Informally talking to customers on the floor may be one of the easiest ways to get information about what customers want, need and expect, and one of the most honest reflections of where your customers find themselves.
Social media is also often used by customers who feel they are not heard and have not had satisfactory support on their query. Your social media channels are a rich source of insights about what creates discontent, as well as customer satisfaction where there is a rave review. Monitor reviews about your company and make sure to respond timeously and professionally.
Customer design groups are one of the most effective customer journey design approaches as they include your customers in the design process. Using a similar approach to focus groups, customers are invited to collaborate in the design, facilitated by experienced CX specialists, providing the optimal outside-in perspective directly from your customer in the journey design.
While the traditional methods to obtain customer insights, such as surveys or interviews, may have to be commissioned to independent researchers, current customer feedback data, often referred to as ‘voice of the customer’ is equally important and useful in providing direction around your customer journey mapping.
- Be your customer
Stepping into the shoes of a customer is a simple and effective way to assess your customer’s experience when interacting with the company – think the “undercover boss” reality show where CEOs went undercover to get a first-hand experience of the service experienced by customers and provided by employees. This is a highly effective way to put proclaimed service delivery to the test and an employee can easily be tasked to become a customer for a day and to record their experience. This involves test driving everything that a customer would do – logging a query, getting product information, using chat bots and other self-service channels, placing an order, using the website or going into the branch/store, engaging with staff, security, check out, sales, customer service and even courier service. The entire experience is documented and shared in the journey design workshop.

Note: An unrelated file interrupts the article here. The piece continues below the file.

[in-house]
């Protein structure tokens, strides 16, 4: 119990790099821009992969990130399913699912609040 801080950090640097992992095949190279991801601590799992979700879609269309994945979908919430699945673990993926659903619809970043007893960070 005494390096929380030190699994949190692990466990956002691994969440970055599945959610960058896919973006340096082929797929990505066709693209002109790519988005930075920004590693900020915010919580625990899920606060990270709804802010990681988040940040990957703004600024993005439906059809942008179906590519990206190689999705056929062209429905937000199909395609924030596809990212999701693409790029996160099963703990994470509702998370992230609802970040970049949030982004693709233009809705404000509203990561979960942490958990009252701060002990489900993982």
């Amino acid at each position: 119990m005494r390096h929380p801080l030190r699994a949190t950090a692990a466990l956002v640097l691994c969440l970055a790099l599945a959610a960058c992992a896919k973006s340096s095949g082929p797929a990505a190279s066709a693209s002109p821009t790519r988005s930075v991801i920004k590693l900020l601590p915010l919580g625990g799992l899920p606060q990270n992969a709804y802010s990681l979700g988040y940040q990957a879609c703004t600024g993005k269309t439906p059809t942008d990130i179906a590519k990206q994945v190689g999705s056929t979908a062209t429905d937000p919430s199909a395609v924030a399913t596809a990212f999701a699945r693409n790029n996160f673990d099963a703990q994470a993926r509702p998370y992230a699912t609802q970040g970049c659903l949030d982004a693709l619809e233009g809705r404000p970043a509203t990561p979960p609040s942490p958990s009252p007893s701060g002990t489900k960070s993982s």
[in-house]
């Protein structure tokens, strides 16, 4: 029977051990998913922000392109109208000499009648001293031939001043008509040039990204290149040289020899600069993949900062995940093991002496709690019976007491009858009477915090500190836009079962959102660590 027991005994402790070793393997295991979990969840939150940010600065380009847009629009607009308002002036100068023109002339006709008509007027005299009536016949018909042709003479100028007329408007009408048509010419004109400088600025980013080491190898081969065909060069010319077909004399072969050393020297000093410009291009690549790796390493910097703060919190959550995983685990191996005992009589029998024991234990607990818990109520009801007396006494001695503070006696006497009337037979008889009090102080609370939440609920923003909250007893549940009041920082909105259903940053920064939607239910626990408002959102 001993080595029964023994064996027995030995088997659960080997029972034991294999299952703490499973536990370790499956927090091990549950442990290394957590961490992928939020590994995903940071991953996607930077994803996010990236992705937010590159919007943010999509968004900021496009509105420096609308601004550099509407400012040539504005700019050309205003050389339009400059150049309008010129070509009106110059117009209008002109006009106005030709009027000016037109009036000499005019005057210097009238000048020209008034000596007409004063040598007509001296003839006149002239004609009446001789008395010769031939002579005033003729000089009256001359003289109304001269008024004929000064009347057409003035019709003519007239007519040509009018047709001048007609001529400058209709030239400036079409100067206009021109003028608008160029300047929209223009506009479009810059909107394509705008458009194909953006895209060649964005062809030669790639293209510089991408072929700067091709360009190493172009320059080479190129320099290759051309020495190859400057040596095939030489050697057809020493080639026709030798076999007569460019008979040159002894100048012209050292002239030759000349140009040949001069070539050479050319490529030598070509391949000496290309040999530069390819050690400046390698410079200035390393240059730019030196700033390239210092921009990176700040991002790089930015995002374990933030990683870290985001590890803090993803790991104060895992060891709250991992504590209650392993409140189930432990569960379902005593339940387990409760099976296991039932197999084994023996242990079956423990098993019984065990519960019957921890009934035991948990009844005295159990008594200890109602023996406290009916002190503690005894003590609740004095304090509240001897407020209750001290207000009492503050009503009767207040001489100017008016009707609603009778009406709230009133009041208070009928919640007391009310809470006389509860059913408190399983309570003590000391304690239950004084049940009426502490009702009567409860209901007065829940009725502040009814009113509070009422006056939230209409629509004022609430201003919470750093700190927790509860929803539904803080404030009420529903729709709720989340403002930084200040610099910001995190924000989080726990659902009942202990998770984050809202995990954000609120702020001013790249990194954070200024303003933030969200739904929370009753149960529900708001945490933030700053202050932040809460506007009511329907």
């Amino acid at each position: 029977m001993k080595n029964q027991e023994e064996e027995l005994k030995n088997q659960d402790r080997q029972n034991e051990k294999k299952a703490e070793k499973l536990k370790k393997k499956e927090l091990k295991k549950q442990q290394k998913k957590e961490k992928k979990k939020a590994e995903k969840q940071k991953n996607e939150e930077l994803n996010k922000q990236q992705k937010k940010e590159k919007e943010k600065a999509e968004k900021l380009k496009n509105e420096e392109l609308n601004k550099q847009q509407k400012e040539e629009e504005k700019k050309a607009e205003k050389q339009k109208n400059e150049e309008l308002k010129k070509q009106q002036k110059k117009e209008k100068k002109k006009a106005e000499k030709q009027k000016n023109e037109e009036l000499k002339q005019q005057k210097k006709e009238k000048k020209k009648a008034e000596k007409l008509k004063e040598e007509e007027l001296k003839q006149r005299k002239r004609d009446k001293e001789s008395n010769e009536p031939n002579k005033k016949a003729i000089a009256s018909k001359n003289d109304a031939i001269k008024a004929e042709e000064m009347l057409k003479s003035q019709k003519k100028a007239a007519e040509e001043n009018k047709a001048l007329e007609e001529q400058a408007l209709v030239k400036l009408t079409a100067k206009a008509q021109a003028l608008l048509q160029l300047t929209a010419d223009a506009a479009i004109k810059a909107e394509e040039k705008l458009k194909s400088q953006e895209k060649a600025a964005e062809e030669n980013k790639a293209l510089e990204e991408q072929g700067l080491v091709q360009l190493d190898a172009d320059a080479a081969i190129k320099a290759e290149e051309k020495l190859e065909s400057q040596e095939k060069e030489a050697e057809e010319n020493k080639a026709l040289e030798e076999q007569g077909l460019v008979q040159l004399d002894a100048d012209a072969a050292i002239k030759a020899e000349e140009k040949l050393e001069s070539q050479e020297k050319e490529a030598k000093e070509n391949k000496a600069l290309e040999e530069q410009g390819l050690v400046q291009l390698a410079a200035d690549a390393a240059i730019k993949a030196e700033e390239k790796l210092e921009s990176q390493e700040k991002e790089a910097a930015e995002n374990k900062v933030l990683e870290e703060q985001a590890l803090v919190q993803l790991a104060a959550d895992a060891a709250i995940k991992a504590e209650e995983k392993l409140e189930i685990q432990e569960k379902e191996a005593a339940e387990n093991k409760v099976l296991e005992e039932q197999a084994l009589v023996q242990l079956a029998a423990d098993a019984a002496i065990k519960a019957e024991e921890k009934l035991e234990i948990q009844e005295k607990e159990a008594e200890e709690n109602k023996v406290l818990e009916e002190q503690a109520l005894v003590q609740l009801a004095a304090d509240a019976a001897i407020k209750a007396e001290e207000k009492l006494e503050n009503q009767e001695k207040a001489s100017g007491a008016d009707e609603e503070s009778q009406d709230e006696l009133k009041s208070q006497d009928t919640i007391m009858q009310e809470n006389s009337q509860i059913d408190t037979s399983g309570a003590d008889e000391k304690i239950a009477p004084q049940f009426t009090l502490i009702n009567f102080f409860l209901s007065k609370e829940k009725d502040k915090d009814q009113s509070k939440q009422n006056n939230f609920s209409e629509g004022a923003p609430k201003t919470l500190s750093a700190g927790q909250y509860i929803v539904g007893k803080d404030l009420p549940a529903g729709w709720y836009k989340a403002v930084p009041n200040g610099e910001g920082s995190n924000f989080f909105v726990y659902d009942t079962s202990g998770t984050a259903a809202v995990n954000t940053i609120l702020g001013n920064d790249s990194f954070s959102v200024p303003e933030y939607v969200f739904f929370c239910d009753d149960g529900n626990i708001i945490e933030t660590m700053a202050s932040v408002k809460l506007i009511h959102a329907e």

- Mystery shopping – with independent CX researchers
It is said that the highest paid staff, are generally the furthest away from the customer. This has been highlighted in studies by Harvard Business Review (Bains & company) where the findings indicated a massive gap between what the leadership believed to be the satisfaction levels of customers (80%) versus customers’ actual reported satisfaction level (8%).
Often referred to as channel reviews, independent CX specialists can provide rich insights to the outside-in experience with a company. The CX researchers adopt the role of a customer and authentically engage with the company using all service channels available – website, web chats, bots, customer service [telephone or email queries], social media, in-store and so on. Through this process, various elements are recorded often using key CX drivers such as:
- Ease – how much effort was required to perform the task,
- Success – to resolve challenge,
- Emotion – what emotions were experienced, and
- The company’s customer promises or corporate values, may also be used as criteria to identify gaps, inconsistencies, service failures and best practice.
Making sense of different data sources
Many companies do not have an internal CX specialist to collate and interpret all the sources of customer insight. This is where a professional CX specialist will prove invaluable in being able to cluster the needs, expectations, pain points, satisfaction, gaps and so on related to the steps in the customer journey. This data provides valuable insights into what customers experience, where things go wrong, how they communicate their challenges, how it was resolved, what their responses were, and the overall impact of their experience on the trust and loyalty they have in your product and brand. Bringing these clusters of insights into the customer journey design workshop helps the collaborators to keep the focus on the customer.
The success of Customer Journey Mapping lies in the ability to design from the customer’s perspective, rather than being driven by your own business model and internal processes. The only way to achieve this is to actually involve your customers in the design process, or bring real customer insights into the design workshop. Customers are humans, and humans are never consistent. People are affected by internal and external forces and changing landscapes – and this has been dramatically evidenced in the last two years of the pandemic experience and how this has reshaped consumer behaviour. The steps defined above will be an invaluable means of ensuring that your customer journey design remains realistic, customer-centric, dynamic and fit for purpose.